Is chemical pollution and global heating driving an infertility crisis?

Experts warn we could be sterilizing ourselves with overconsumption and fossil fuel use

By Matthew Rozsa

Staff Writer

Published March 28, 2024 6:45AM (EDT)

Plastic pellets and sperm count (Photo illustration by Salon/Getty Images)
Plastic pellets and sperm count (Photo illustration by Salon/Getty Images)

When the Alabama Supreme Court ruled that frozen embryos from in vitro fertilization procedures are “extrauterine children," the right-wing jurists controversially put a halt to IVF procedures all over the state. But one thing that may have been overlooked in the debate is how we could rely more on these technologies to have children in the future, thanks to both climate change and the proliferation of toxins in the environment.

While IVF access may seem completely unrelated to climate change, experts believe that as the planet's temperature continues to rise, humans may experience an infertility crisis as a result.

"Increases in ambient temperature (e.g. through global warming) may decrease semen quality."

Shanna Swan, an environmental and reproductive epidemiologist at the Icahn School of Medicine at Mount Sinai, wrote a book on how human sperm counts have plummeted over the past half century, appropriately titled  "Count Down: How Our Modern World Is Threatening Sperm Counts, Altering Male and Female Reproductive Development, and Imperiling the Future of the Human Race."

The book reviews how from 1973 to 2011 sperm concentration dropped from 99 million per milliliter to 47 million per milliliter, with 15 million per milliliter being the threshold before a man is declared infertile. This is at least in part due to humanity's overuse of endocrine disruptors, or chemicals like those in plastics which interfere with our hormonal systems.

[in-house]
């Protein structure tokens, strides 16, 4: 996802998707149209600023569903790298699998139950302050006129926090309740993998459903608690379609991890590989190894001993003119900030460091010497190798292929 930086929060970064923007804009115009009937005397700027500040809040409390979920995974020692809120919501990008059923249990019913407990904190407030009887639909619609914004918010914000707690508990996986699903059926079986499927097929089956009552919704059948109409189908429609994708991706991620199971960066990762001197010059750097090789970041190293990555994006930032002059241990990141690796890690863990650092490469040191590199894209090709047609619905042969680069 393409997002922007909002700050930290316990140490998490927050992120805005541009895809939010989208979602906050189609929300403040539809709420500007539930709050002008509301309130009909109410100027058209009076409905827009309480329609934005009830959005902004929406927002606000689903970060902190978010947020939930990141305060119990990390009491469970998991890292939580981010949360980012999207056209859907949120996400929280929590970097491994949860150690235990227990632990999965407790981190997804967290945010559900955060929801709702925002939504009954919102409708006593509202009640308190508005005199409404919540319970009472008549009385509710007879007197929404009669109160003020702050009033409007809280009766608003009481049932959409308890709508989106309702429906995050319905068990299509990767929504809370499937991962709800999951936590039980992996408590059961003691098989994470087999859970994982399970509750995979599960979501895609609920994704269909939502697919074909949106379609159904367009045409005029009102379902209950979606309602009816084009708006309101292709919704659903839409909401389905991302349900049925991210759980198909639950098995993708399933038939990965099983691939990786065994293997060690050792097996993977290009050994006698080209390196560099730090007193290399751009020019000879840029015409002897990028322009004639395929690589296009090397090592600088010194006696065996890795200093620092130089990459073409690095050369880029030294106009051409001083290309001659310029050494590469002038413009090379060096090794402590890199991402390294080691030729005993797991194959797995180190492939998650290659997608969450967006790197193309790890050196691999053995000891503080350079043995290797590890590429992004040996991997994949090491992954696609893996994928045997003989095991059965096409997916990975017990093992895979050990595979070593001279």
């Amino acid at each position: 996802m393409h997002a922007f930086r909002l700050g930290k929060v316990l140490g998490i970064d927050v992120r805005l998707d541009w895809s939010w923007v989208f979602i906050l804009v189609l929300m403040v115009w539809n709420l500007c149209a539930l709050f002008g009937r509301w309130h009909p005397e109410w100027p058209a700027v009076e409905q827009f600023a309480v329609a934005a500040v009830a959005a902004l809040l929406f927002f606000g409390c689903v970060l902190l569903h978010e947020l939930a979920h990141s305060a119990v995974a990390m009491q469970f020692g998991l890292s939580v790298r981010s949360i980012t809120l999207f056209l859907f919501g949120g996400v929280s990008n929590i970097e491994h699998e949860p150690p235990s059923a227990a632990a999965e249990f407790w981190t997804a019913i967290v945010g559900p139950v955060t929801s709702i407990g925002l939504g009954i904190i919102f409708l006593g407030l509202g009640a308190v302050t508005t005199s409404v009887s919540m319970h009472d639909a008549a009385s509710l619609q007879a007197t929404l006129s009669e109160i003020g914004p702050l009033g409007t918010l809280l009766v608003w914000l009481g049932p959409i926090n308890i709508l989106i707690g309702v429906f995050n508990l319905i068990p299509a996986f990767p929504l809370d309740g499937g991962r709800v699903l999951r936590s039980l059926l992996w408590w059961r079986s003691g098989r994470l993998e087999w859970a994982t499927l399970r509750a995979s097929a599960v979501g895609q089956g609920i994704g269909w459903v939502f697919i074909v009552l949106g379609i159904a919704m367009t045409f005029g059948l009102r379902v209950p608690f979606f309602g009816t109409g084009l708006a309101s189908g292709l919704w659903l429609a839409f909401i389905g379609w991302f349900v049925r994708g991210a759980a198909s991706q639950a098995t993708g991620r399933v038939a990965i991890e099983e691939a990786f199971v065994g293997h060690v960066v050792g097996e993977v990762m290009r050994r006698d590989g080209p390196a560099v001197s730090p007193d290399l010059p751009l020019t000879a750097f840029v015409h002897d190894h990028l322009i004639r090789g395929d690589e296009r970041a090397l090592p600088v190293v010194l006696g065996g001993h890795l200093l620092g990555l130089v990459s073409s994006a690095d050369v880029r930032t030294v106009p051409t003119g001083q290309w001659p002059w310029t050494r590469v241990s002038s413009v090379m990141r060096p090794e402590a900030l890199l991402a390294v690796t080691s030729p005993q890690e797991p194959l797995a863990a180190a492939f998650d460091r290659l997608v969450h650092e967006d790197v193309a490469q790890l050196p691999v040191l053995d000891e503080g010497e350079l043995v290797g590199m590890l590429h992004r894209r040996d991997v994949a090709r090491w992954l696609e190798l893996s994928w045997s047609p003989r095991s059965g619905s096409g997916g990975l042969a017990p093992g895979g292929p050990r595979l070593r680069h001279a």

Yet as Swan wrote to Salon, climate change is also a probable factor.

"High scrotal temperatures have been associated with decreased sperm count and motility [ability to move], so increases in ambient temperature (e.g. through global warming) may decrease semen quality," Swan explained. "Also increased temperatures, particularly in regions with extreme heat, can lead to heat stress, which can negatively affect sperm production and quality. In addition, consequences of global warming, such as food insecurity, natural disasters, and economic instability, can contribute to chronic stress which negatively affects semen quality, reproductive hormones and fertility."

Swan added, "Separating the causal from the correlative is extremely difficult, as you know!"

Ravindran Jegasothy, a professor of medicine at MAHSA University in Kuala Lumpur who studies climate change and fertility in Malaysia, said that a number of factors are causing rising infertility rates among both sexes. These include the aforementioned chemical pollution as well as lifestyle factors such as drug abuse and obesity. Yet basic biology dictates that, because humans rely on specific temperatures to reproduce, rising planetary temperatures might interfere with humanity's collective reproductive health.

"Climate change, particularly rising temperatures, impacts fertility in both males and females," Jegasothy explained. "For men, it affects sperm quality, motility, and morphology [shape] due to increased scrotal temperatures. In women, it influences ovarian functions, oocyte quality, and pregnancy outcomes." Because these negative effects are mainly attributed to "physiological stress, oxidative stress and disruptions in the endocrine system," it indicates that heat stress may cause reproductive health impairments.